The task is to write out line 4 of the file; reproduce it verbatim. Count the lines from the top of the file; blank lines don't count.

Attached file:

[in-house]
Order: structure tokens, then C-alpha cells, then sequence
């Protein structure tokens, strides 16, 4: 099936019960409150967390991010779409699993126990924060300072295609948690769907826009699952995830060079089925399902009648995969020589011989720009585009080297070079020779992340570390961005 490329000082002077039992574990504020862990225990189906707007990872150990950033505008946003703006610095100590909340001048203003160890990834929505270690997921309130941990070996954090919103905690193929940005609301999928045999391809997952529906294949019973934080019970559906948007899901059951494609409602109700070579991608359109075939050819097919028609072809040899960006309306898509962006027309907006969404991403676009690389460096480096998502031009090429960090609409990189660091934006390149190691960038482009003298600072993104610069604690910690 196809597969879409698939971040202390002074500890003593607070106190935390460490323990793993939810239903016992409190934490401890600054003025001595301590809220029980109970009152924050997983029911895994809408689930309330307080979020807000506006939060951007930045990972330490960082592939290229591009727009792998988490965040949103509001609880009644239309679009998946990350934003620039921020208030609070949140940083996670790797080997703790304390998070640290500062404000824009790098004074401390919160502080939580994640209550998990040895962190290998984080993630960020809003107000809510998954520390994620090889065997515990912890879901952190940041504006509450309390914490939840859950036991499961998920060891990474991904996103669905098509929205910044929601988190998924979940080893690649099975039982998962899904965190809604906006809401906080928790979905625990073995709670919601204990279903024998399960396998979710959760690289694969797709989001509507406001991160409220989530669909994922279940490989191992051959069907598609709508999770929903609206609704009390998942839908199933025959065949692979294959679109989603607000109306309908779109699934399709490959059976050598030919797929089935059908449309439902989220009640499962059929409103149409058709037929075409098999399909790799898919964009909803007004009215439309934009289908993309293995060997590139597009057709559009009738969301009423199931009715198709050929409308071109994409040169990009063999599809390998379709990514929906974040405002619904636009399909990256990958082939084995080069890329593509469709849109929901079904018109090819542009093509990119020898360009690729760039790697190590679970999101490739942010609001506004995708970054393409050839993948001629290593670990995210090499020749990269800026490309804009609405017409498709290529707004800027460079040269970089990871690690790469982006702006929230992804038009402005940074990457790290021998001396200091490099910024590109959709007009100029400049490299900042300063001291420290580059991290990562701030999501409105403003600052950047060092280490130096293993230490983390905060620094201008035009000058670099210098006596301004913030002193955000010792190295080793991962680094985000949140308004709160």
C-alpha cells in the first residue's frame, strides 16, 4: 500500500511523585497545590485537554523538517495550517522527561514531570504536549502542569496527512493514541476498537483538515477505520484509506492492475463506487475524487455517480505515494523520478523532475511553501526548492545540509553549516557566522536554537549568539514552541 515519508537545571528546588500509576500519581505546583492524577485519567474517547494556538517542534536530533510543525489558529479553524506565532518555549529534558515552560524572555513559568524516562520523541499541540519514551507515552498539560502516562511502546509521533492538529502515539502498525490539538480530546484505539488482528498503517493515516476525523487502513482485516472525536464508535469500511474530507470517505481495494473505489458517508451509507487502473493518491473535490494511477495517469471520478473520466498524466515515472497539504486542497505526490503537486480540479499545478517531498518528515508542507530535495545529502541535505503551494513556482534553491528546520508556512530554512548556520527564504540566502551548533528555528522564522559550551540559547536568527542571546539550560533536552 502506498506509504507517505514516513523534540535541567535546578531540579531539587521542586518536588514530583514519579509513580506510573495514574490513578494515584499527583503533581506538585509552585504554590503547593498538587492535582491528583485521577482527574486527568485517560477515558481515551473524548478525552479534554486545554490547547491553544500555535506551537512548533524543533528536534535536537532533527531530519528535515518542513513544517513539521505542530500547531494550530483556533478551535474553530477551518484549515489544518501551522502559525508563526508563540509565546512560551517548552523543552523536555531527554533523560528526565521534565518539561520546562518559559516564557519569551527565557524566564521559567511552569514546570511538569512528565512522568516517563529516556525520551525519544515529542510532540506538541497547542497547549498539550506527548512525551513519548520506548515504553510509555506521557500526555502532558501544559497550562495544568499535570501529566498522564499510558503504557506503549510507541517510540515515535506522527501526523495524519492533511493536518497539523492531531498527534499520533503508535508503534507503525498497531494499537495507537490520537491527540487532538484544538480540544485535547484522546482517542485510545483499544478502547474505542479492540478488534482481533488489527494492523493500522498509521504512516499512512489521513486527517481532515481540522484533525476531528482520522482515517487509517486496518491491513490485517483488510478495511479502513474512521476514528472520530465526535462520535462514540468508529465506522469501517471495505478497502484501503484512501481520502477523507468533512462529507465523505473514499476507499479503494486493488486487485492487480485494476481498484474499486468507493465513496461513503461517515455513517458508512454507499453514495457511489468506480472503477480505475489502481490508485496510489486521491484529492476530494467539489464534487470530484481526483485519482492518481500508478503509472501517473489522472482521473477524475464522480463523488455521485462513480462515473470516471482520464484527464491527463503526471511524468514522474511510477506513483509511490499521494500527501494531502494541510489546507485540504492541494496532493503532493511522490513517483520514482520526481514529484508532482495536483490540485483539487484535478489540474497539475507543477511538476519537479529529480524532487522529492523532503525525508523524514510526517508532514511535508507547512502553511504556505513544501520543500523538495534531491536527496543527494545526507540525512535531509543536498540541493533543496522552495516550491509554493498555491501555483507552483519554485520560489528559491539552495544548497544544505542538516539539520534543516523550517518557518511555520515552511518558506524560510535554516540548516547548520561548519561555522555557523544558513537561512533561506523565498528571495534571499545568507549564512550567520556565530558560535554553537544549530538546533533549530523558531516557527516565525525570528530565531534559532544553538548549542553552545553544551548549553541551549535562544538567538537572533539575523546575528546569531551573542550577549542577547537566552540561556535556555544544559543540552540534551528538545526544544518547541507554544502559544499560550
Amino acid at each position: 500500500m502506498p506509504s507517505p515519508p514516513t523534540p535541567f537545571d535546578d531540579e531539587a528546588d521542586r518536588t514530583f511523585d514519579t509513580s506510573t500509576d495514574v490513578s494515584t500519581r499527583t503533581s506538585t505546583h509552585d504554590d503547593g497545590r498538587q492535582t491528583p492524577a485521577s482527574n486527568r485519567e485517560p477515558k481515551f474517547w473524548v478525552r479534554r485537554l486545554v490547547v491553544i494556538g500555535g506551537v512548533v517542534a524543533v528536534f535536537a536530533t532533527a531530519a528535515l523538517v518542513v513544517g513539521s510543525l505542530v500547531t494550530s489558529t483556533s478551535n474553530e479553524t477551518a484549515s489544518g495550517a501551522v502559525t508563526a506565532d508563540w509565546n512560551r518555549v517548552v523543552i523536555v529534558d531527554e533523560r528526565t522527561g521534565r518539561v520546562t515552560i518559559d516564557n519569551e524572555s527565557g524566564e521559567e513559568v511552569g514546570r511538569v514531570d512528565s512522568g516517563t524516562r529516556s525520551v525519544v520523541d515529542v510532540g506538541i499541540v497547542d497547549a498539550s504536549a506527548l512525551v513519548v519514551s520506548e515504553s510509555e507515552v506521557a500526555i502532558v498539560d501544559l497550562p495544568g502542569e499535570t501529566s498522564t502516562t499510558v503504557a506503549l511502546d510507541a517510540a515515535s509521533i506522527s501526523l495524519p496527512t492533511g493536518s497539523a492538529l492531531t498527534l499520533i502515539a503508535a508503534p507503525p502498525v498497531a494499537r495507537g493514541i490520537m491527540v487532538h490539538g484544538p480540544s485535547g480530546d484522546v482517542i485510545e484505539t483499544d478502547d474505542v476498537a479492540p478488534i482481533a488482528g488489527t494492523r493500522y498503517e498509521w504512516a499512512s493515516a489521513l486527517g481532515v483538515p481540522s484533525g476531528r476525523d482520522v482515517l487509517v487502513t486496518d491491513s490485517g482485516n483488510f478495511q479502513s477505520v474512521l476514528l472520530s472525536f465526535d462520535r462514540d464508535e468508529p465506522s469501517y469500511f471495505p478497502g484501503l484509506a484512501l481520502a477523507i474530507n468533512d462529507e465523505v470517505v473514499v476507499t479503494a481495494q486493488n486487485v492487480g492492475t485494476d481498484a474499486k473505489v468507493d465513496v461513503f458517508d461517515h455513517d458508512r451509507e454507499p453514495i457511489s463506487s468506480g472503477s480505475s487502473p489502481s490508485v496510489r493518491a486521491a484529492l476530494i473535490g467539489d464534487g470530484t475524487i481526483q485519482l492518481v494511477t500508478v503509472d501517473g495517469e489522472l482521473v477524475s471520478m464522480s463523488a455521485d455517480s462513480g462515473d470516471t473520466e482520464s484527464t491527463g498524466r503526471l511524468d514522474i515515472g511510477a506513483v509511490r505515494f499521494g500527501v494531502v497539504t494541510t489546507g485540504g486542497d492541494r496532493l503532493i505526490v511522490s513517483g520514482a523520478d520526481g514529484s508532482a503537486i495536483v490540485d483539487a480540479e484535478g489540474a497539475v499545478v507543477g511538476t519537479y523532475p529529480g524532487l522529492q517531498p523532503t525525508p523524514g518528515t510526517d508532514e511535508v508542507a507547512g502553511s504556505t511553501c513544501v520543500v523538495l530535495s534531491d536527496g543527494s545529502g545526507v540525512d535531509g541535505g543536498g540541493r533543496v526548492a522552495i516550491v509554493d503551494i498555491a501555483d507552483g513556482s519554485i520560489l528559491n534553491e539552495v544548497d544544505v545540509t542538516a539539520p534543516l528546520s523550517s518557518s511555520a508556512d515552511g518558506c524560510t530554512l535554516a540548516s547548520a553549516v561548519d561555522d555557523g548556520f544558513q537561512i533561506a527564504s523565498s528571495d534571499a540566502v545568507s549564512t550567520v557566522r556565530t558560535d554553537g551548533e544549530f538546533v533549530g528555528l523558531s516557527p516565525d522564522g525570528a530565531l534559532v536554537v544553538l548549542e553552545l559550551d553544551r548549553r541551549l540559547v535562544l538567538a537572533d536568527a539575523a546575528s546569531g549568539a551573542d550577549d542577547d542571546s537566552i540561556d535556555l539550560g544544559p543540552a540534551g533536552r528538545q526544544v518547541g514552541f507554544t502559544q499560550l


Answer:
C-alpha cells in the first residue's frame, strides 16, 4: 500500500511523585497545590485537554523538517495550517522527561514531570504536549502542569496527512493514541476498537483538515477505520484509506492492475463506487475524487455517480505515494523520478523532475511553501526548492545540509553549516557566522536554537549568539514552541 515519508537545571528546588500509576500519581505546583492524577485519567474517547494556538517542534536530533510543525489558529479553524506565532518555549529534558515552560524572555513559568524516562520523541499541540519514551507515552498539560502516562511502546509521533492538529502515539502498525490539538480530546484505539488482528498503517493515516476525523487502513482485516472525536464508535469500511474530507470517505481495494473505489458517508451509507487502473493518491473535490494511477495517469471520478473520466498524466515515472497539504486542497505526490503537486480540479499545478517531498518528515508542507530535495545529502541535505503551494513556482534553491528546520508556512530554512548556520527564504540566502551548533528555528522564522559550551540559547536568527542571546539550560533536552 502506498506509504507517505514516513523534540535541567535546578531540579531539587521542586518536588514530583514519579509513580506510573495514574490513578494515584499527583503533581506538585509552585504554590503547593498538587492535582491528583485521577482527574486527568485517560477515558481515551473524548478525552479534554486545554490547547491553544500555535506551537512548533524543533528536534535536537532533527531530519528535515518542513513544517513539521505542530500547531494550530483556533478551535474553530477551518484549515489544518501551522502559525508563526508563540509565546512560551517548552523543552523536555531527554533523560528526565521534565518539561520546562518559559516564557519569551527565557524566564521559567511552569514546570511538569512528565512522568516517563529516556525520551525519544515529542510532540506538541497547542497547549498539550506527548512525551513519548520506548515504553510509555506521557500526555502532558501544559497550562495544568499535570501529566498522564499510558503504557506503549510507541517510540515515535506522527501526523495524519492533511493536518497539523492531531498527534499520533503508535508503534507503525498497531494499537495507537490520537491527540487532538484544538480540544485535547484522546482517542485510545483499544478502547474505542479492540478488534482481533488489527494492523493500522498509521504512516499512512489521513486527517481532515481540522484533525476531528482520522482515517487509517486496518491491513490485517483488510478495511479502513474512521476514528472520530465526535462520535462514540468508529465506522469501517471495505478497502484501503484512501481520502477523507468533512462529507465523505473514499476507499479503494486493488486487485492487480485494476481498484474499486468507493465513496461513503461517515455513517458508512454507499453514495457511489468506480472503477480505475489502481490508485496510489486521491484529492476530494467539489464534487470530484481526483485519482492518481500508478503509472501517473489522472482521473477524475464522480463523488455521485462513480462515473470516471482520464484527464491527463503526471511524468514522474511510477506513483509511490499521494500527501494531502494541510489546507485540504492541494496532493503532493511522490513517483520514482520526481514529484508532482495536483490540485483539487484535478489540474497539475507543477511538476519537479529529480524532487522529492523532503525525508523524514510526517508532514511535508507547512502553511504556505513544501520543500523538495534531491536527496543527494545526507540525512535531509543536498540541493533543496522552495516550491509554493498555491501555483507552483519554485520560489528559491539552495544548497544544505542538516539539520534543516523550517518557518511555520515552511518558506524560510535554516540548516547548520561548519561555522555557523544558513537561512533561506523565498528571495534571499545568507549564512550567520556565530558560535554553537544549530538546533533549530523558531516557527516565525525570528530565531534559532544553538548549542553552545553544551548549553541551549535562544538567538537572533539575523546575528546569531551573542550577549542577547537566552540561556535556555544544559543540552540534551528538545526544544518547541507554544502559544499560550